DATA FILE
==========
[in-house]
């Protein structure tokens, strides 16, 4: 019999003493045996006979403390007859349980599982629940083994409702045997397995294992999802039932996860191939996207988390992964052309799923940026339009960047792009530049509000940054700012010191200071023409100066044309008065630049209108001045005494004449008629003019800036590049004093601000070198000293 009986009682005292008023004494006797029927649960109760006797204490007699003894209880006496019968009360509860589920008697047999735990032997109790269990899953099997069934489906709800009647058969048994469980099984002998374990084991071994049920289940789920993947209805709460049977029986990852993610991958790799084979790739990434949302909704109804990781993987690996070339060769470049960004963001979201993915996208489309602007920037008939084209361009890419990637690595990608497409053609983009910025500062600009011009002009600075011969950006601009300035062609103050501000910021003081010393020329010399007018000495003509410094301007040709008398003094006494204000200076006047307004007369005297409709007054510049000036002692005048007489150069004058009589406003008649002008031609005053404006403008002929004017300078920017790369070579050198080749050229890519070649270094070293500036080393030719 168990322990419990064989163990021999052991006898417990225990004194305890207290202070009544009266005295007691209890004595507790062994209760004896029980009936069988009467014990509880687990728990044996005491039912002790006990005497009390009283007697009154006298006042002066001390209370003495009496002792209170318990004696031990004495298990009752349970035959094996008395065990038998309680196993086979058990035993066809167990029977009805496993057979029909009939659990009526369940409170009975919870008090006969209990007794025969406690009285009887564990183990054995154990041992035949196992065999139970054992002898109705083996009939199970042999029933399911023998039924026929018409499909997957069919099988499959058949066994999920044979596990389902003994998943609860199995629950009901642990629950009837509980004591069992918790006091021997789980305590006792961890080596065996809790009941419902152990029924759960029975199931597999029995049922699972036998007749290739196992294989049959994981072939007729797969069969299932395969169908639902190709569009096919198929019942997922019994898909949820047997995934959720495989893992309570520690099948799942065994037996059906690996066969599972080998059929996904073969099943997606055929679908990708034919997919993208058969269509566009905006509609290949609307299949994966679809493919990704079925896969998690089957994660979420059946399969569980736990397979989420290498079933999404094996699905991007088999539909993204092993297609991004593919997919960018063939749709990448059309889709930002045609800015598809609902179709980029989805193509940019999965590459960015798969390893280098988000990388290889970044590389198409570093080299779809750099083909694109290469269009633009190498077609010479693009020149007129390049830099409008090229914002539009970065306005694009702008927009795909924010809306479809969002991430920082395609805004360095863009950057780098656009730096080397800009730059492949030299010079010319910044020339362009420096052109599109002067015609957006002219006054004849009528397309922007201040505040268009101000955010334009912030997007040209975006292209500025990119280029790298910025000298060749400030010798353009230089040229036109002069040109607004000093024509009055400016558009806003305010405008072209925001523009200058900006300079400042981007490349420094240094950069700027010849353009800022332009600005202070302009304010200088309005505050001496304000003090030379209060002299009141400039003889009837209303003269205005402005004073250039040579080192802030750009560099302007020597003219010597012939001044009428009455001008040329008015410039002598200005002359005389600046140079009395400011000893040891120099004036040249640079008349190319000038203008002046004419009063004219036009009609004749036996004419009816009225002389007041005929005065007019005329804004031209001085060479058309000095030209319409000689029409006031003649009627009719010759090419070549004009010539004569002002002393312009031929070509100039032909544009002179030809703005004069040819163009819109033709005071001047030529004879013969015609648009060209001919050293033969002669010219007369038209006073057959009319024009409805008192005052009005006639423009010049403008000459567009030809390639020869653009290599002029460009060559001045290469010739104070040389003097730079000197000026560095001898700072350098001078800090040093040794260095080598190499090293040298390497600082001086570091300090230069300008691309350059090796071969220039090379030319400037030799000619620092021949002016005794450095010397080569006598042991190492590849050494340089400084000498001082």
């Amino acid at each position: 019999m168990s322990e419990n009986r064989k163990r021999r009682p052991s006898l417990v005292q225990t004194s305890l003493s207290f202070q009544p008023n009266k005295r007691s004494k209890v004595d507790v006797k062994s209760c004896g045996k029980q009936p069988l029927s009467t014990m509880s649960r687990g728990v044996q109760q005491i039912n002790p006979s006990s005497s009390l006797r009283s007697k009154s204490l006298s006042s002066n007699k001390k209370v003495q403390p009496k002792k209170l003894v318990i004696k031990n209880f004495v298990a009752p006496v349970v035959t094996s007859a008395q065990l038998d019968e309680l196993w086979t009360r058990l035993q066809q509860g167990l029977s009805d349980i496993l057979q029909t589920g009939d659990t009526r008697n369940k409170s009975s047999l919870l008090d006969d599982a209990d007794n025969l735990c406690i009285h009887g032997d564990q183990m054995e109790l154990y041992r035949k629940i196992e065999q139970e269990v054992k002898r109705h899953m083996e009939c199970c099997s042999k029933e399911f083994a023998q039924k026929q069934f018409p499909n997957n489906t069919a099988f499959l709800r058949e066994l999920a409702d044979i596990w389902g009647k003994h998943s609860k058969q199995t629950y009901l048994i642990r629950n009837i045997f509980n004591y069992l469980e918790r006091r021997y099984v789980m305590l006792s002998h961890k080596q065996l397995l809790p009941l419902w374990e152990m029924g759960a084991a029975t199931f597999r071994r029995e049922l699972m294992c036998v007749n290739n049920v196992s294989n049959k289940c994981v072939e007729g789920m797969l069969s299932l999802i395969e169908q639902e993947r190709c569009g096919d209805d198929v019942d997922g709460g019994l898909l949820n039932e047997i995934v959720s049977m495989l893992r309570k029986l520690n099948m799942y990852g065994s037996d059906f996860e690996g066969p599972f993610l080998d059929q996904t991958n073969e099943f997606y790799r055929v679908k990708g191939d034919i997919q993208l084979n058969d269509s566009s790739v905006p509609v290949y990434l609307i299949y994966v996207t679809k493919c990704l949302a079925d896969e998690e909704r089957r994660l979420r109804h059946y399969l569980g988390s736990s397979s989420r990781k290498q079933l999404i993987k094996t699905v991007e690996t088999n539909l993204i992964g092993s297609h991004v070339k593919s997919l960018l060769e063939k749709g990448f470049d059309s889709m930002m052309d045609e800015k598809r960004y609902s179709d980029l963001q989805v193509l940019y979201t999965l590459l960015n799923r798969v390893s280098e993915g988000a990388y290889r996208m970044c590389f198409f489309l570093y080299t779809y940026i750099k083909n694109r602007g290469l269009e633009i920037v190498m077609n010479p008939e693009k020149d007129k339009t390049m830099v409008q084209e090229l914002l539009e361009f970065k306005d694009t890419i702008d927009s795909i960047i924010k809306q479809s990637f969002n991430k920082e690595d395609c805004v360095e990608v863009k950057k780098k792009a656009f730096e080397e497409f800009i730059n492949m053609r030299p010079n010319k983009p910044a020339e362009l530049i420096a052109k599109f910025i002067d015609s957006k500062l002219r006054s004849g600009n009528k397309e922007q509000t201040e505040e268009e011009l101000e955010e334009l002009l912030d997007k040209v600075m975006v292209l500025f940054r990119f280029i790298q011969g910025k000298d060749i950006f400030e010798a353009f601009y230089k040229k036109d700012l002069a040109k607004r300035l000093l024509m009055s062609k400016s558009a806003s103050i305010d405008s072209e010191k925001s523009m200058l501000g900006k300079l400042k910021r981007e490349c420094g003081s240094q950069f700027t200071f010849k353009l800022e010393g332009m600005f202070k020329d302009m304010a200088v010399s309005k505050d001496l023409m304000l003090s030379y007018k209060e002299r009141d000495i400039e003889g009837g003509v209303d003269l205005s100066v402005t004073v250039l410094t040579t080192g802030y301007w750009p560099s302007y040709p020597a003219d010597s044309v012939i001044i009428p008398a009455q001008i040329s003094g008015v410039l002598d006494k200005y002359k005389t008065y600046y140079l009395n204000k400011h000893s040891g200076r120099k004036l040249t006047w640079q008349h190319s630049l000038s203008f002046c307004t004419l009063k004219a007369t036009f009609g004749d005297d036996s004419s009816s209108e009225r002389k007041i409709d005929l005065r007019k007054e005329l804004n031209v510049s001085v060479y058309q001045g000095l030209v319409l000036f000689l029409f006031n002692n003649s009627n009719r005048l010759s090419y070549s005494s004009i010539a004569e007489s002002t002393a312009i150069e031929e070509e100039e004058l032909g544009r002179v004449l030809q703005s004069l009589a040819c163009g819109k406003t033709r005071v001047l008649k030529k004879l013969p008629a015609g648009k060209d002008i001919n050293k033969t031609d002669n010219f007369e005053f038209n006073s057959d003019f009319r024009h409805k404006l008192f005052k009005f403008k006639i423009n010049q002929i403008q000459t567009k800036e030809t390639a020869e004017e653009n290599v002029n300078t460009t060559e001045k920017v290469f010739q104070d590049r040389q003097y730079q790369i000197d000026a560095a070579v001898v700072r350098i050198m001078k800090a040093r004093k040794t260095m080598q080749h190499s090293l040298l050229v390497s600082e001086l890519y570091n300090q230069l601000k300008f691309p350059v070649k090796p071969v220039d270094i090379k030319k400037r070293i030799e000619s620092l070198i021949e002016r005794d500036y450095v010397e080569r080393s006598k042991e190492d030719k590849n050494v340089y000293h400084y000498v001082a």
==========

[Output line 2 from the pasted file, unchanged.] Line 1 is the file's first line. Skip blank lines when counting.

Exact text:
């Protein structure tokens, strides 16, 4: 019999003493045996006979403390007859349980599982629940083994409702045997397995294992999802039932996860191939996207988390992964052309799923940026339009960047792009530049509000940054700012010191200071023409100066044309008065630049209108001045005494004449008629003019800036590049004093601000070198000293 009986009682005292008023004494006797029927649960109760006797204490007699003894209880006496019968009360509860589920008697047999735990032997109790269990899953099997069934489906709800009647058969048994469980099984002998374990084991071994049920289940789920993947209805709460049977029986990852993610991958790799084979790739990434949302909704109804990781993987690996070339060769470049960004963001979201993915996208489309602007920037008939084209361009890419990637690595990608497409053609983009910025500062600009011009002009600075011969950006601009300035062609103050501000910021003081010393020329010399007018000495003509410094301007040709008398003094006494204000200076006047307004007369005297409709007054510049000036002692005048007489150069004058009589406003008649002008031609005053404006403008002929004017300078920017790369070579050198080749050229890519070649270094070293500036080393030719 168990322990419990064989163990021999052991006898417990225990004194305890207290202070009544009266005295007691209890004595507790062994209760004896029980009936069988009467014990509880687990728990044996005491039912002790006990005497009390009283007697009154006298006042002066001390209370003495009496002792209170318990004696031990004495298990009752349970035959094996008395065990038998309680196993086979058990035993066809167990029977009805496993057979029909009939659990009526369940409170009975919870008090006969209990007794025969406690009285009887564990183990054995154990041992035949196992065999139970054992002898109705083996009939199970042999029933399911023998039924026929018409499909997957069919099988499959058949066994999920044979596990389902003994998943609860199995629950009901642990629950009837509980004591069992918790006091021997789980305590006792961890080596065996809790009941419902152990029924759960029975199931597999029995049922699972036998007749290739196992294989049959994981072939007729797969069969299932395969169908639902190709569009096919198929019942997922019994898909949820047997995934959720495989893992309570520690099948799942065994037996059906690996066969599972080998059929996904073969099943997606055929679908990708034919997919993208058969269509566009905006509609290949609307299949994966679809493919990704079925896969998690089957994660979420059946399969569980736990397979989420290498079933999404094996699905991007088999539909993204092993297609991004593919997919960018063939749709990448059309889709930002045609800015598809609902179709980029989805193509940019999965590459960015798969390893280098988000990388290889970044590389198409570093080299779809750099083909694109290469269009633009190498077609010479693009020149007129390049830099409008090229914002539009970065306005694009702008927009795909924010809306479809969002991430920082395609805004360095863009950057780098656009730096080397800009730059492949030299010079010319910044020339362009420096052109599109002067015609957006002219006054004849009528397309922007201040505040268009101000955010334009912030997007040209975006292209500025990119280029790298910025000298060749400030010798353009230089040229036109002069040109607004000093024509009055400016558009806003305010405008072209925001523009200058900006300079400042981007490349420094240094950069700027010849353009800022332009600005202070302009304010200088309005505050001496304000003090030379209060002299009141400039003889009837209303003269205005402005004073250039040579080192802030750009560099302007020597003219010597012939001044009428009455001008040329008015410039002598200005002359005389600046140079009395400011000893040891120099004036040249640079008349190319000038203008002046004419009063004219036009009609004749036996004419009816009225002389007041005929005065007019005329804004031209001085060479058309000095030209319409000689029409006031003649009627009719010759090419070549004009010539004569002002002393312009031929070509100039032909544009002179030809703005004069040819163009819109033709005071001047030529004879013969015609648009060209001919050293033969002669010219007369038209006073057959009319024009409805008192005052009005006639423009010049403008000459567009030809390639020869653009290599002029460009060559001045290469010739104070040389003097730079000197000026560095001898700072350098001078800090040093040794260095080598190499090293040298390497600082001086570091300090230069300008691309350059090796071969220039090379030319400037030799000619620092021949002016005794450095010397080569006598042991190492590849050494340089400084000498001082």